At Advisory Board's 2022 Service Line Summit in October, leaders from across health care sectors, including both health systems and life sciences companies, gathered to discuss trends, challenges, and solutions for infusion services.
After a presentation of our 2022 Infusion Market Trends, attendees were presented with two scenarios related to each trend and asked to place a mark on the spectrum indicating where infusion care will be in 2032.
Trend #1: New treatment options are altering infusion economics
Participants were divided on whether innovations in infusion treatment (including biosimilars, cell and gene therapies, and new formulations of infused drugs) will increase or decrease average drug spend per infusion patient.
Those on the "increase" side noted that historically, new treatments have led to a rise in drug spending. But others believed that increasing government interest in reducing drug costs and the rapidly growing biosimilars market will decrease infusion drug spending over the next decade—as long as government intervention doesn't unintentionally drive up prices. One service line leader pointed out that the impact may differ for Medicare and commercial-pay patients.
Trend #2: The infusion care landscape is becoming more competitive
With private equity groups, large national payers, and other players throwing their hats into the infusion care ring, it's not surprising that service line leaders see more infusions moving out of the health system to other sites of care.
Participants cited pressure from insurers and greater confidence in the safety of non-hospital-based infusions when explaining their predictions for the future. However, some participants believed in health systems' ability to implement creative solutions to keep infusion patients in-system, such as investing in community-based freestanding infusion sites or home infusion.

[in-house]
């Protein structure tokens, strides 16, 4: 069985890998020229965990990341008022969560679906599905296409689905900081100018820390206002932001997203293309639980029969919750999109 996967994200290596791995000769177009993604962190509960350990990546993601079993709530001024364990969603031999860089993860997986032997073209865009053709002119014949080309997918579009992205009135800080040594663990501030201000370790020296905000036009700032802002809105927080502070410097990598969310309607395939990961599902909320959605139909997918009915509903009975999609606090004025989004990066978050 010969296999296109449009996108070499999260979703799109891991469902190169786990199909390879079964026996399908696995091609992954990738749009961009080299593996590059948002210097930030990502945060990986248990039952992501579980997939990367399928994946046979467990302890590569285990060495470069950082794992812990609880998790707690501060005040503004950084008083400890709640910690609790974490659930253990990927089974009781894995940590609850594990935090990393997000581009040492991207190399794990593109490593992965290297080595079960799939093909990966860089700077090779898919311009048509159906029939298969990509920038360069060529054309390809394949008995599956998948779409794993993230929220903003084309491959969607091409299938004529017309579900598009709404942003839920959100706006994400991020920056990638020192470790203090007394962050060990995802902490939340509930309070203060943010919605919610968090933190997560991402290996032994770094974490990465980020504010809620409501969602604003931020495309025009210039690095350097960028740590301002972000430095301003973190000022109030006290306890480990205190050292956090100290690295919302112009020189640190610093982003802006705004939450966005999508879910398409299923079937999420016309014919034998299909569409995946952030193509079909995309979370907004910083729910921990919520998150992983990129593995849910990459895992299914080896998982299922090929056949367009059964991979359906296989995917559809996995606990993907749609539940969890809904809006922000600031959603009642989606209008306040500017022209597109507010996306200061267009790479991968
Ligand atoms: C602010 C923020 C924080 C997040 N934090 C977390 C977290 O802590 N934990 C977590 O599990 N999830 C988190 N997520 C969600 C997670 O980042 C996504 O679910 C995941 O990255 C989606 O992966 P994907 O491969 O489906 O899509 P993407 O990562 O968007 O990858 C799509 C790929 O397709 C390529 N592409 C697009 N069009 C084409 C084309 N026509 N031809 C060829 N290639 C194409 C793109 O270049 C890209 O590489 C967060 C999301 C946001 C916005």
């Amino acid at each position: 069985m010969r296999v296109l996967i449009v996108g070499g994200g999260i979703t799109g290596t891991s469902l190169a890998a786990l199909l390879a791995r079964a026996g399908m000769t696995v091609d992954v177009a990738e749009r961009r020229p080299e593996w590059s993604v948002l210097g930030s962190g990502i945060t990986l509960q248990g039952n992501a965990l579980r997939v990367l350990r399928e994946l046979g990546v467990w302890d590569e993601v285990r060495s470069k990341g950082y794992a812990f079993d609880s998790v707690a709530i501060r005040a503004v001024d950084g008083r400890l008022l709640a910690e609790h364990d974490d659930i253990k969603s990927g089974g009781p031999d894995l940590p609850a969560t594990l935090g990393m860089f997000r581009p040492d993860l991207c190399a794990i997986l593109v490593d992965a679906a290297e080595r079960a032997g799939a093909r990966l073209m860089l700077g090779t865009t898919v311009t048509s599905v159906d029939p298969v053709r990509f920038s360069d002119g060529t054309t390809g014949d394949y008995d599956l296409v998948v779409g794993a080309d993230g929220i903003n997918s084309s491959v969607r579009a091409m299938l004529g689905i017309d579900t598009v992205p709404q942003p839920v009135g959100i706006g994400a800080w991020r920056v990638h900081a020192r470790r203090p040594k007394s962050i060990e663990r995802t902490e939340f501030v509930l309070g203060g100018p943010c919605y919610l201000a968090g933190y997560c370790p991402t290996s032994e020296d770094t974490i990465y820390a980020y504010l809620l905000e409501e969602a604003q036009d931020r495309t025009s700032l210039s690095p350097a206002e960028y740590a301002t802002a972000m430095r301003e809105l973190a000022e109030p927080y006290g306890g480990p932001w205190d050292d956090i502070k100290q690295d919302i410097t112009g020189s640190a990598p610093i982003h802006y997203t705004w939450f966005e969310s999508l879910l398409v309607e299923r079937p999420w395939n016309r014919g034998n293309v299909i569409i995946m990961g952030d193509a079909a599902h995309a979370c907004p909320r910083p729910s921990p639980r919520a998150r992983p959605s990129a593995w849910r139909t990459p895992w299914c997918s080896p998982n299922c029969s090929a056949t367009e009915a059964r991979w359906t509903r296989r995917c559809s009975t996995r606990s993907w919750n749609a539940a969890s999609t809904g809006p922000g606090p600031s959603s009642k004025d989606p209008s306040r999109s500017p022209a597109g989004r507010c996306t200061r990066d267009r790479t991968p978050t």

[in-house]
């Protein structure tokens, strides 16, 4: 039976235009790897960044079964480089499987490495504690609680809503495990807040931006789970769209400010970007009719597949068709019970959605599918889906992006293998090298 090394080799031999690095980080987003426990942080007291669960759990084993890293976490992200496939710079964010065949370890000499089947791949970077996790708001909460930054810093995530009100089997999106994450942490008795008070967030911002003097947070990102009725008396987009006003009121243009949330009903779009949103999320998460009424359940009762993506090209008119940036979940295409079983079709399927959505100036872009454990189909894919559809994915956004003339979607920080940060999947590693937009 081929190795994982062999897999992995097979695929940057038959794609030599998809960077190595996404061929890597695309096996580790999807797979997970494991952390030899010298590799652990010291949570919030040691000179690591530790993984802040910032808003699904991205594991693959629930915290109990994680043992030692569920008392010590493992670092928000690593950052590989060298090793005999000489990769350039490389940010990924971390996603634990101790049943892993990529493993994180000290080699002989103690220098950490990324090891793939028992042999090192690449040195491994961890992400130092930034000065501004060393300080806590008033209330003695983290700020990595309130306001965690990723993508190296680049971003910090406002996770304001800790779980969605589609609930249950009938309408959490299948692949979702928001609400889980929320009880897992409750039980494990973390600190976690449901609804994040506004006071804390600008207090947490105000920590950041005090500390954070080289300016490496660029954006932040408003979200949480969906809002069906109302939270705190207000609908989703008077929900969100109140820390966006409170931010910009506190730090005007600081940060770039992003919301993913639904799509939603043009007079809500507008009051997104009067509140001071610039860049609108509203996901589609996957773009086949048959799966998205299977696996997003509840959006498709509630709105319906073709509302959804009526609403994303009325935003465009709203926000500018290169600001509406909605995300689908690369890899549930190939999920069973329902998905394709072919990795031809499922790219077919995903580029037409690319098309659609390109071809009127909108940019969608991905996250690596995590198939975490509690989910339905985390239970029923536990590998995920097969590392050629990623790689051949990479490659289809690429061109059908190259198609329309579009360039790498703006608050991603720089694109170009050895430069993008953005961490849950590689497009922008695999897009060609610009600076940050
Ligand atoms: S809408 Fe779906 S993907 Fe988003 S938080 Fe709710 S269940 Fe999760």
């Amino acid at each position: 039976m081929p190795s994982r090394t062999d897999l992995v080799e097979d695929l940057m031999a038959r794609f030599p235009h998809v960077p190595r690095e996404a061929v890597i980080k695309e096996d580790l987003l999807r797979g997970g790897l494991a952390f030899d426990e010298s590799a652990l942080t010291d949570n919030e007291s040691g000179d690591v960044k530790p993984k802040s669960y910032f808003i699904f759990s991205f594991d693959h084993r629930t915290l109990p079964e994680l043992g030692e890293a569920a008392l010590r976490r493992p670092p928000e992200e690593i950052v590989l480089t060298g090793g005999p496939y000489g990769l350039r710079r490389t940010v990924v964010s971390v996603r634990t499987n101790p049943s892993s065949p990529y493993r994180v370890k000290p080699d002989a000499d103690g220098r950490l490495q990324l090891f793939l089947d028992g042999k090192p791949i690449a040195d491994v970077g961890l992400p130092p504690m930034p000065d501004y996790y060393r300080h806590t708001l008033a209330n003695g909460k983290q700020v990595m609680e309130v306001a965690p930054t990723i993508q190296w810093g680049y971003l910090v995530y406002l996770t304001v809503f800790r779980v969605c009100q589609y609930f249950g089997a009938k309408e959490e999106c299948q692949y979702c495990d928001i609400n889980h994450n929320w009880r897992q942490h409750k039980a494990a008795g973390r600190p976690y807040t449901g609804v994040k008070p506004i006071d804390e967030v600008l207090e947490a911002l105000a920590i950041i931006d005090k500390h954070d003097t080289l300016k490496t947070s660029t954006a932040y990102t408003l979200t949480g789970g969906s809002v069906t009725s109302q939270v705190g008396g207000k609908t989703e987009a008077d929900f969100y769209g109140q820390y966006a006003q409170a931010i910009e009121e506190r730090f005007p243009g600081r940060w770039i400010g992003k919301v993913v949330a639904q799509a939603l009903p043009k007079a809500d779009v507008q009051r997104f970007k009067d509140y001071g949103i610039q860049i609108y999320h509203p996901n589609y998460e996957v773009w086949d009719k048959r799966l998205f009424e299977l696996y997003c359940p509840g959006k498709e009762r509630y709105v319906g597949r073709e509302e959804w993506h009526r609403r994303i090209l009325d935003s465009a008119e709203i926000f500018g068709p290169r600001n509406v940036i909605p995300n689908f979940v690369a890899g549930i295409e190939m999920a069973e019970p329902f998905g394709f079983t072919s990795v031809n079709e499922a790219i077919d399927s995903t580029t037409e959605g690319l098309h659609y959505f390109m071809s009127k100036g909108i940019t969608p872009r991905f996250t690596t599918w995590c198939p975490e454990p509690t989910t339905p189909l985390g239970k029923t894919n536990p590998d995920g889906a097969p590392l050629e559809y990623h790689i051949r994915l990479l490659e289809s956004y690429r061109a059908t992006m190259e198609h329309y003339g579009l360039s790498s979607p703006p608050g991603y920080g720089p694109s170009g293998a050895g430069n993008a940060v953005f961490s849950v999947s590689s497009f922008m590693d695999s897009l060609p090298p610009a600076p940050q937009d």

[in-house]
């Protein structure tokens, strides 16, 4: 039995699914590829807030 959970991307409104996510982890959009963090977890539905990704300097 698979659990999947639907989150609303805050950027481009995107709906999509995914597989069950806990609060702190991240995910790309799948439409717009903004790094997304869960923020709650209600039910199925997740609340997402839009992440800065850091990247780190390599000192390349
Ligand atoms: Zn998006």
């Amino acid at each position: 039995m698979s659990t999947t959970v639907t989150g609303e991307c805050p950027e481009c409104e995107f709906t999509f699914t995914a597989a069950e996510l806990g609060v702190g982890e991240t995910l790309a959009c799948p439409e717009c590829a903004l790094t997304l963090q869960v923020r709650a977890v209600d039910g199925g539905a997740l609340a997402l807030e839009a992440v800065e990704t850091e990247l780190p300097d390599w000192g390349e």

Trend #3: Federal and state policies are reshaping the infusion care landscape
The participating service line leaders agreed it is more likely for white bagging to be prohibited than for it to become the norm in infusion care. Some states have already passed anti-white bagging legislation, and others could become motivated to do so if a major white bagging-related public safety event were to occur.
In addition, one participant mentioned that cell and gene therapies are not as conducive to white bagging as other infused drugs, leaving payers to seek other ways to reduce drug costs.
Which trend will have the biggest impact on infusion care moving forward?
From new drugs that are fundamentally shifting the way we think about infusion care economics, to more infusion care providers vying for patients, to federal and state policies on topics like 340B, Medicare negotiation, and white bagging, each of these trends will significantly influence infusion care. But while it was a close vote, participants ultimately predicted that federal and state policies will have the biggest impact on infusion care moving forward.
There are many changes happening in infusion care, and we expect to see continued shifts in the infusion landscape in coming years. It's important for those involved in infusion care to keep a close eye on the industry and be ready to respond as new opportunities and challenges arise.